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APRIL 2015



Allan Wendt was a junior FSO on night duty when the embassy

was attacked by Viet Cong commandos. This is his story.


AllanWendt, a retired FSO, served in Vietnam from 1967 to 1971. He

also served in Düsseldorf, Brussels, Cairo andWashington, D.C. He

retired in October 1995 after serving as the first U.S. ambassador to

Slovenia, but returned to the State Department in 1999-2000 to work on

Bosnia and Kosovo.


he fortress-like U.S. embassy in

downtown Saigon was the citadel

of the American presence in Viet-

nam during the Vietnam War. From

this block-long concrete structure,

under the direction of the courtly

Ambassador Ellsworth Bunker, our

500,000-strong expeditionary force

and huge civilian assistance program

sought to roll back the communist tide.

At 2:30 a.m. on Jan. 30, 1968, I lay asleep on a cot in Room 433

on the fourth floor of the embassy. I was a 32-year-old Foreign

Service officer on my second overseas tour of duty and was just

beginning my first week-long stint as night duty officer.

Suddenly, the building was rocked by a loud explosion.

Automatic weapons fire broke out, and rockets began to thud into

the building. The embassy was under attack. As I soon learned,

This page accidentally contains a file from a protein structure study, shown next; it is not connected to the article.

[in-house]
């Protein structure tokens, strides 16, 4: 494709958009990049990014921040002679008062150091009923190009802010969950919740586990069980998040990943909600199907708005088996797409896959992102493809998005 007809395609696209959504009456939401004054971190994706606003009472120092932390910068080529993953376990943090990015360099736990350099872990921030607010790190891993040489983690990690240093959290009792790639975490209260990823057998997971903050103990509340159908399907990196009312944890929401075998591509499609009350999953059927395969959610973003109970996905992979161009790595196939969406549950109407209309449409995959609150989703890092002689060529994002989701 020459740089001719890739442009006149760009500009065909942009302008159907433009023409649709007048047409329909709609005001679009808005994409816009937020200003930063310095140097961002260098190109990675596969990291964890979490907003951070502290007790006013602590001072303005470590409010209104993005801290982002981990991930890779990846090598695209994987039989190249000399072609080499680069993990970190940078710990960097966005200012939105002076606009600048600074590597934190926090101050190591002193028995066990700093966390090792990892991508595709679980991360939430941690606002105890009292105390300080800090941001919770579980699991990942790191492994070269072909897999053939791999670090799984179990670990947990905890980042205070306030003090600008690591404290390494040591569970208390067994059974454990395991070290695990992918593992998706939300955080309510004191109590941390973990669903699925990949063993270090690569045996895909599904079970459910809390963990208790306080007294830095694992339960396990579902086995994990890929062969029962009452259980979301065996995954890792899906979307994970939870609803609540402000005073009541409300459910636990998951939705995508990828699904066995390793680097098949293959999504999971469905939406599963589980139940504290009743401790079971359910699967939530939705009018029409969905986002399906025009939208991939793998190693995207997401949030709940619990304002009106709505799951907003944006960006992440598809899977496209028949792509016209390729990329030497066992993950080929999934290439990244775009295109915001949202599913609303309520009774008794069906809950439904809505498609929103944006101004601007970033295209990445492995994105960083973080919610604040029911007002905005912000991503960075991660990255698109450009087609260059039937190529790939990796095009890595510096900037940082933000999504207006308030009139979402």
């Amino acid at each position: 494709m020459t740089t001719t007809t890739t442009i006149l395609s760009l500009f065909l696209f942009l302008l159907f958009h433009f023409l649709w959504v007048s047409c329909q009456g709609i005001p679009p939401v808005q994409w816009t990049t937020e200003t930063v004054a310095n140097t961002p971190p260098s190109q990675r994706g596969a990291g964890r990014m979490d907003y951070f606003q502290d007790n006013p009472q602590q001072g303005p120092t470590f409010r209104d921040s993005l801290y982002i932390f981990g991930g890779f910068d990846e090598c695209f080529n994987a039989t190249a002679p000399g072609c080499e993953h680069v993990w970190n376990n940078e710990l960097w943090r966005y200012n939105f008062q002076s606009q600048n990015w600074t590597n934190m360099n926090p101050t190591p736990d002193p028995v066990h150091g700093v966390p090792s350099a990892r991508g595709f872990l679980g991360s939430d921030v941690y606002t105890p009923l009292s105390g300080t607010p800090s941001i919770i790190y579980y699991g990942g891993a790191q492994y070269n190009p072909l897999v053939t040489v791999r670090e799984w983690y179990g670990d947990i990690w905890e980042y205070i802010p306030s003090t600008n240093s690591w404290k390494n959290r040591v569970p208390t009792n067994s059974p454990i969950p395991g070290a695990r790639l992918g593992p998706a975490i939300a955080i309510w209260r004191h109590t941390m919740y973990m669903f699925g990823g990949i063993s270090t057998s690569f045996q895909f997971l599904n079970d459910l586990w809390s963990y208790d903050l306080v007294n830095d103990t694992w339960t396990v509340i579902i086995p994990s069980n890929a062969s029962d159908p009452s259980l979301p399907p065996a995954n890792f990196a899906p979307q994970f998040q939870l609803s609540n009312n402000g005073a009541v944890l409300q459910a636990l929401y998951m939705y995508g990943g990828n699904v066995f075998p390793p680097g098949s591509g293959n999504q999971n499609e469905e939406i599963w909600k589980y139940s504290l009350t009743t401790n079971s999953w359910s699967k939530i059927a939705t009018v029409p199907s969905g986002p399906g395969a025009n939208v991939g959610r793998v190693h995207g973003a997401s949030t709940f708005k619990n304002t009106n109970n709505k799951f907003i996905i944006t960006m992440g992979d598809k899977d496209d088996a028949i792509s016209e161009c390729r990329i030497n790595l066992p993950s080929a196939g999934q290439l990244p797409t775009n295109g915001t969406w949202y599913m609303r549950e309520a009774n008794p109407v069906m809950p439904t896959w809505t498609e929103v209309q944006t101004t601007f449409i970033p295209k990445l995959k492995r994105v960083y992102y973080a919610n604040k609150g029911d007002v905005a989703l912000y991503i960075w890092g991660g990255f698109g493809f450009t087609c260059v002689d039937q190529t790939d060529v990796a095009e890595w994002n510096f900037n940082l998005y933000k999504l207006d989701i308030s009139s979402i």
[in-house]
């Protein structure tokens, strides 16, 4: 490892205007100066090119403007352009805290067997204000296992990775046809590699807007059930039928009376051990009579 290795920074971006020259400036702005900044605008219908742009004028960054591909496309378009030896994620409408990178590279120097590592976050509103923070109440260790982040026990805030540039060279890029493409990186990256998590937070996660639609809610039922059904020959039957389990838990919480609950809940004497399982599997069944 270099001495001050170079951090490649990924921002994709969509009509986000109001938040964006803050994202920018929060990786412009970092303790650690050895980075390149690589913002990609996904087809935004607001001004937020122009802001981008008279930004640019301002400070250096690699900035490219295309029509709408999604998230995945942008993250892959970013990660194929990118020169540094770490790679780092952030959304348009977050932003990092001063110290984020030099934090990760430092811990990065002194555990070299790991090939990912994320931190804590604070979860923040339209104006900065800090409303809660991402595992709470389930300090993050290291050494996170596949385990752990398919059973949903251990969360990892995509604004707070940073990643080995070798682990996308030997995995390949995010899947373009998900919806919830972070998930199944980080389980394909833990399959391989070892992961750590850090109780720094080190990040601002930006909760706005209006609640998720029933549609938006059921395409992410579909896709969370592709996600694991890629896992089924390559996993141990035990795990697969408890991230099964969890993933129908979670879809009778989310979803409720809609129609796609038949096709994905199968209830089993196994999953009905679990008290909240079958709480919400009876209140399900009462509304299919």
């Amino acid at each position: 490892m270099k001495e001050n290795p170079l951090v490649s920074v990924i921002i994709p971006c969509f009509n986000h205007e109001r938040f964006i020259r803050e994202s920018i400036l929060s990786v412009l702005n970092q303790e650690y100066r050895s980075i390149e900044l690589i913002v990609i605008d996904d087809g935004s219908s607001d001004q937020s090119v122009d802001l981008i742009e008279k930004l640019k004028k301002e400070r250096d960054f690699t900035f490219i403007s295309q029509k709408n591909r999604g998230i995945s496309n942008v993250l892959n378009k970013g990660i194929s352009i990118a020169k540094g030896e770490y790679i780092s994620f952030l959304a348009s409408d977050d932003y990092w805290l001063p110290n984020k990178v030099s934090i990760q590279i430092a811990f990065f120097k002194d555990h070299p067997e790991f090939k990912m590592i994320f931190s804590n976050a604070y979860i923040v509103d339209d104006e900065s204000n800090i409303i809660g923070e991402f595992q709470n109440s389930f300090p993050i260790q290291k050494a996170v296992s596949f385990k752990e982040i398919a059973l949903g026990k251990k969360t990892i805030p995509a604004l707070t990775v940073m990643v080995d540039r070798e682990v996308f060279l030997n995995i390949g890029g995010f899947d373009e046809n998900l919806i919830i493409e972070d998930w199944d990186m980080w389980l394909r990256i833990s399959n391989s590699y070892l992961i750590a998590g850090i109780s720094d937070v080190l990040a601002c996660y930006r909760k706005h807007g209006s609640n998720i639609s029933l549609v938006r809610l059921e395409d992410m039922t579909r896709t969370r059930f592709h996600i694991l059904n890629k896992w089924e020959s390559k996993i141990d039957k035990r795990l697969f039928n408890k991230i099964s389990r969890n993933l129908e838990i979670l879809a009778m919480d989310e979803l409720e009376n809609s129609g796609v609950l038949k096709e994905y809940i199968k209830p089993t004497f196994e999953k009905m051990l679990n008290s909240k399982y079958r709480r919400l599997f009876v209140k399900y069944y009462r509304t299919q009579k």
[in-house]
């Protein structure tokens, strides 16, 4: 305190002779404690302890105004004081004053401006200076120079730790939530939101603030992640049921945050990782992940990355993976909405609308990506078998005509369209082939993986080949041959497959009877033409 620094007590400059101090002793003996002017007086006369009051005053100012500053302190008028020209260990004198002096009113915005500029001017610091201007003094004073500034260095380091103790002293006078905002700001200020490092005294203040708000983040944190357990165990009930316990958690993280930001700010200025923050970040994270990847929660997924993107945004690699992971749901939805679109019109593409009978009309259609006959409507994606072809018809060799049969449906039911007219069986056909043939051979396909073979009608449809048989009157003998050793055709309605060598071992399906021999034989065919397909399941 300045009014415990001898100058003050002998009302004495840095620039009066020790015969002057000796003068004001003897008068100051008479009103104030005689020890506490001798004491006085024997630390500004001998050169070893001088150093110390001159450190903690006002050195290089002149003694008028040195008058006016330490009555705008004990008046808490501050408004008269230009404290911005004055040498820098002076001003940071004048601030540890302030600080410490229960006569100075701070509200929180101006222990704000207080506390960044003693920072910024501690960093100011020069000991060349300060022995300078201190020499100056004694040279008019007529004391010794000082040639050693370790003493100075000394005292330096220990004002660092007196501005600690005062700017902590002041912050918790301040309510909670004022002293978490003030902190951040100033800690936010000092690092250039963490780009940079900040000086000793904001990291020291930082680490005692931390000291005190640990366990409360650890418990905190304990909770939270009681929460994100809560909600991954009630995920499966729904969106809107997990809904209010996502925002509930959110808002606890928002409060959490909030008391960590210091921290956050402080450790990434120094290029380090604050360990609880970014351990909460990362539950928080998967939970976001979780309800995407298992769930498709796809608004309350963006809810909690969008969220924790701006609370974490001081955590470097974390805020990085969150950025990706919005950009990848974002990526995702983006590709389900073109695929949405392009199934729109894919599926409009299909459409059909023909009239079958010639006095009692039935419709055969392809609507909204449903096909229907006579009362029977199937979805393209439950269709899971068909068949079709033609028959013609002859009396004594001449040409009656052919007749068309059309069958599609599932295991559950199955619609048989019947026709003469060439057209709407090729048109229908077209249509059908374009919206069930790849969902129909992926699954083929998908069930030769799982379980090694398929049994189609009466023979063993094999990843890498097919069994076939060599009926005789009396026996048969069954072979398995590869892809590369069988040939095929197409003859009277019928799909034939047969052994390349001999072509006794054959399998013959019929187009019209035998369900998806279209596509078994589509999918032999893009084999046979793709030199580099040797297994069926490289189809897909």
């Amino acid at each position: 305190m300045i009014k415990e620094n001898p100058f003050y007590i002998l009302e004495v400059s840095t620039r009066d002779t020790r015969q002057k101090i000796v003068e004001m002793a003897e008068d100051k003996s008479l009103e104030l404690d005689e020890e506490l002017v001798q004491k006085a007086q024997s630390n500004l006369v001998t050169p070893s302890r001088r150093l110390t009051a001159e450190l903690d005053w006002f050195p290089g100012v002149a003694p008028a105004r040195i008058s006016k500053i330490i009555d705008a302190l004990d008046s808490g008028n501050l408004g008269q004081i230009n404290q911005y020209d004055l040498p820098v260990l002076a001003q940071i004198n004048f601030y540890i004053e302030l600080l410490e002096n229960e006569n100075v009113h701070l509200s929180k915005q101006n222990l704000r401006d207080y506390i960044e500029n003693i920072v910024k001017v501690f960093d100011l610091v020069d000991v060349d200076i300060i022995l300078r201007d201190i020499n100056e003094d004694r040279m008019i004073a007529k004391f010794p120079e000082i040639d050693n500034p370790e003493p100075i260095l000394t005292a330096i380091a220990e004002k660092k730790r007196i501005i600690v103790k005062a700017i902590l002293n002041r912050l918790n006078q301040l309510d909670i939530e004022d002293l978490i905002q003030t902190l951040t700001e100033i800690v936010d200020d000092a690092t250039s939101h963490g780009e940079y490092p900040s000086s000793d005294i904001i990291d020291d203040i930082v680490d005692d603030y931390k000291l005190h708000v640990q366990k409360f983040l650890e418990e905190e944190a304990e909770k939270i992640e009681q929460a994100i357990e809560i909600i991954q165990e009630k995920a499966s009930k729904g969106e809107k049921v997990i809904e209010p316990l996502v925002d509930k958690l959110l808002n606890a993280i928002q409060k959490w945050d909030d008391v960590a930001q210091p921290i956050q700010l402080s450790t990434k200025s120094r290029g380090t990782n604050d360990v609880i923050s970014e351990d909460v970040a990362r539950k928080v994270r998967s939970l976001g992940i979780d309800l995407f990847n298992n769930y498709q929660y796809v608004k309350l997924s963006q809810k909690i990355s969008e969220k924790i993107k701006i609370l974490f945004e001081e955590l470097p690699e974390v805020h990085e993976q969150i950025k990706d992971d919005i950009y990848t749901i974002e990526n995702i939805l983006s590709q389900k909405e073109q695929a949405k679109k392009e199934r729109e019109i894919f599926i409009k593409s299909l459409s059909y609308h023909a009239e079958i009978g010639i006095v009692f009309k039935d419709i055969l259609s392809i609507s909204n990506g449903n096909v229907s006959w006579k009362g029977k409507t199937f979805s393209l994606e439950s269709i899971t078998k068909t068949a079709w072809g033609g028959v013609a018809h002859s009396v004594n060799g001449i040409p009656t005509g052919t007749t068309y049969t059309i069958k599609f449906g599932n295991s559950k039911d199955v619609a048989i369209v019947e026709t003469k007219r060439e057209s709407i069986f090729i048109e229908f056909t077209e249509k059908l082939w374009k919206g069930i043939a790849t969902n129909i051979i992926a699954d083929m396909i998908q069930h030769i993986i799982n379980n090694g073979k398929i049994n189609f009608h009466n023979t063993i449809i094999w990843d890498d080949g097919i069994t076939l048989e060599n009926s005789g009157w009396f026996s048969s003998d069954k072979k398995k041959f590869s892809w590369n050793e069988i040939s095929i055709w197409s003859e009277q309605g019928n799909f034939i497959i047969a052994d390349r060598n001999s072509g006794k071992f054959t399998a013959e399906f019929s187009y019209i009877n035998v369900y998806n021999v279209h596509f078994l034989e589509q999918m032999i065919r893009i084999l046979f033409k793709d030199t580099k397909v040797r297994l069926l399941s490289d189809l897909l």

a 20-man Viet Cong commando squad had blown open the wall

surrounding the embassy compound and poured into the court-

yard. With this strike, the communists launched their famous Tet

(Vietnamese lunar new year) Offensive.

Viet Cong Attack on

Embassy Saigon, 1968



I quickly retreated into the more secure and better equipped

communications roomwhere a communications specialist, James

A. Griffin, was on duty. A call to the ground-floor Marine security

guard post revealed that at least one Marine guard, Sgt. Ronald W.

Harper, was alive and functioning. The Viet Cong attackers, at that

point, were not in the building.

I took the elevator to the ground floor, where the situation

looked bleak. There was considerable damage to the building

and another Marine lay wounded and covered with blood. We

managed to carry him up to a cot on the fourth floor, the one I

had been sleeping on. I soon learned that in the initial attack,

four military policemen and one Marine security guard had

been killed.

Under Attack and on the Line

Despite an atmosphere of extreme tension, I found I was

able to communicate with the outside world. From the fourth

floor communications room, I placed and received innumerable

telephone calls to and from the White House Situation Room,

the State Department Operations Center (where I had previously

worked) and the U.S. Military Assistance Command Center near

Saigon’s Tan Son Nhut Airport.

An American civilian telephone operator skillfully weeded out

nuisance and nonessential calls. I spoke regularly to embassy offi-

cers at the offsite command post set up for Amb. Bunker. Civilian

and military callers from near and far wanted to know the exact

state of play. Were there any enemy fighters inside the building?